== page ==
int BPF_PROG(restrict_connect, struct socket *sock, struct sockaddr *address, int addrlen, int ret)
    // Satisfying "cannot override a denial" rule
    if (ret != 0)
        return ret;

    // Only IPv4 in this example
    if (address->sa_family != AF_INET)
        return 0;

    // Cast the address to an IPv4 socket address
    struct sockaddr_in *addr = (struct sockaddr_in *)address;

    // Where do you want to go?
    __u32 dest = addr->sin_addr.s_addr;
    bpf_printk("lsm: found connect to %d", dest);

    if (dest == blockme)
        bpf_printk("lsm: blocking %d", dest);
        return -EPERM;
    return 0;

This is eBPF code implemented in C on the kernel side. It blocks all connection operations through a socket to The following information is included:

  • The SEC("lsm/socket_connect") macro indicates the expected mount point for this program.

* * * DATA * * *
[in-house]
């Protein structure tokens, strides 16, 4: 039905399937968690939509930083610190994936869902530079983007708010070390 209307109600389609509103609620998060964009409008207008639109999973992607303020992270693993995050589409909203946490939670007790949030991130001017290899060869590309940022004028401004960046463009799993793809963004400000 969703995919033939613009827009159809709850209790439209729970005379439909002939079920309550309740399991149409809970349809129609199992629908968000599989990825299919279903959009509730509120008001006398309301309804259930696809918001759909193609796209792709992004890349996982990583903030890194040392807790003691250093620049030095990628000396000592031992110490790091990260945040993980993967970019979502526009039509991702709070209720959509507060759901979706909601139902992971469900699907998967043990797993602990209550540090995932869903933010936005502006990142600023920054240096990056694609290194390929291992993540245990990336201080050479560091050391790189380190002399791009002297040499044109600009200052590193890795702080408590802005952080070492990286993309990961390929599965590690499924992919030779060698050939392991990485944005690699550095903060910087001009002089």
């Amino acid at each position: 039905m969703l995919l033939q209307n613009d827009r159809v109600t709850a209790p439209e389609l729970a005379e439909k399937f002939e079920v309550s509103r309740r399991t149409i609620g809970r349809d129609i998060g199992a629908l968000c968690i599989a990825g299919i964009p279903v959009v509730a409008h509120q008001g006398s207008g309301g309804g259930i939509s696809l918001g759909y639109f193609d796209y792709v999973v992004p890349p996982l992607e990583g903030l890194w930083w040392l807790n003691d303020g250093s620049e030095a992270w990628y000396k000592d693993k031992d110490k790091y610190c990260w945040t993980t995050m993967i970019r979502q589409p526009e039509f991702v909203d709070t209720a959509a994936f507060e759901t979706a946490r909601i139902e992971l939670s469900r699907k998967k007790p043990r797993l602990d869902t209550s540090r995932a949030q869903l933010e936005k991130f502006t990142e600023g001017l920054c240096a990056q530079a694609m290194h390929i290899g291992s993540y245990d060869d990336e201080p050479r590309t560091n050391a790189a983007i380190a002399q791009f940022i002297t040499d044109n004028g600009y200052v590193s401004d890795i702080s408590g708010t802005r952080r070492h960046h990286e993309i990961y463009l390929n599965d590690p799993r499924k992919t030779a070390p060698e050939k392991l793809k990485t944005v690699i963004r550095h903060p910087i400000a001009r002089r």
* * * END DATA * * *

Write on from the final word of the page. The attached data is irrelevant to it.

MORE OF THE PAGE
• The program is defined by the BPF_PROG macro (see tools/lib/bpf/bpf_tracing.h for details).
  • restrict_connect is the program name required by the BPF_PROG macro.
  • ret is the return value of the LSM check program (potential) before the current function on this mount point.

The overall idea of the program is not difficult to understand:

  • First, if the return value of other security check functions is non-zero (failed), there is no need to check further and the connection is rejected.
  • Next, it determines whether it is an IPv4 connection request and compares the address being connected to with
  • If the requested address is, the connection is blocked; otherwise, the connection is allowed.

During the execution of the program, all connection operations through a socket will be output to /sys/kernel/debug/tracing/trace_pipe.

Compilation and Execution